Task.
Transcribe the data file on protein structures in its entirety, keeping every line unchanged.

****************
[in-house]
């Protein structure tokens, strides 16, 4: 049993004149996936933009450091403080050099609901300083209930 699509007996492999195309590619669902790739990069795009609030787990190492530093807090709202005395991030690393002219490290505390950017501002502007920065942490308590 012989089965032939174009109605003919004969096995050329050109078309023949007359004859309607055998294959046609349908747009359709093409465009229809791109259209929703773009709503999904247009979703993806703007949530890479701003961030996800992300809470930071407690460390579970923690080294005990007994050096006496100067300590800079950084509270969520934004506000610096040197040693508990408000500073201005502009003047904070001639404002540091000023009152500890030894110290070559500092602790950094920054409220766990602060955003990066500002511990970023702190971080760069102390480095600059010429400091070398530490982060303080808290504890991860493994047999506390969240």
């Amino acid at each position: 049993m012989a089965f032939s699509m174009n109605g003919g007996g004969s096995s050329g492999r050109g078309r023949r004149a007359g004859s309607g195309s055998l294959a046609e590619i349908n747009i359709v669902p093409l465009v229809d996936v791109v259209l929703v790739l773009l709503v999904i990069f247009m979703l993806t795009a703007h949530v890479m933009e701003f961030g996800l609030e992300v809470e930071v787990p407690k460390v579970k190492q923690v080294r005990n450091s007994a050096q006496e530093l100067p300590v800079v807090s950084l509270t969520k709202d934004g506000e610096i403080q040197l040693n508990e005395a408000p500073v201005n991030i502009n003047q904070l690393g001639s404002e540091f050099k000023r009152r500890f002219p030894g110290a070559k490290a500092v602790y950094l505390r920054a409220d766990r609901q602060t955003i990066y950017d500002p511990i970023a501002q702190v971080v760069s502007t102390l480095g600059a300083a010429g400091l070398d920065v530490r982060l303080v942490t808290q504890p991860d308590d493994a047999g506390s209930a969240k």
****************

[in-house]
């Protein structure tokens, strides 16, 4: 049993004149996936933009450091403080050099609901300083209930 699509007996492999195309590619669902790739990069795009609030787990190492530093807090709202005395991030690393002219490290505390950017501002502007920065942490308590 012989089965032939174009109605003919004969096995050329050109078309023949007359004859309607055998294959046609349908747009359709093409465009229809791109259209929703773009709503999904247009979703993806703007949530890479701003961030996800992300809470930071407690460390579970923690080294005990007994050096006496100067300590800079950084509270969520934004506000610096040197040693508990408000500073201005502009003047904070001639404002540091000023009152500890030894110290070559500092602790950094920054409220766990602060955003990066500002511990970023702190971080760069102390480095600059010429400091070398530490982060303080808290504890991860493994047999506390969240």
């Amino acid at each position: 049993m012989a089965f032939s699509m174009n109605g003919g007996g004969s096995s050329g492999r050109g078309r023949r004149a007359g004859s309607g195309s055998l294959a046609e590619i349908n747009i359709v669902p093409l465009v229809d996936v791109v259209l929703v790739l773009l709503v999904i990069f247009m979703l993806t795009a703007h949530v890479m933009e701003f961030g996800l609030e992300v809470e930071v787990p407690k460390v579970k190492q923690v080294r005990n450091s007994a050096q006496e530093l100067p300590v800079v807090s950084l509270t969520k709202d934004g506000e610096i403080q040197l040693n508990e005395a408000p500073v201005n991030i502009n003047q904070l690393g001639s404002e540091f050099k000023r009152r500890f002219p030894g110290a070559k490290a500092v602790y950094l505390r920054a409220d766990r609901q602060t955003i990066y950017d500002p511990i970023a501002q702190v971080v760069s502007t102390l480095g600059a300083a010429g400091l070398d920065v530490r982060l303080v942490t808290q504890p991860d308590d493994a047999g506390s209930a969240k």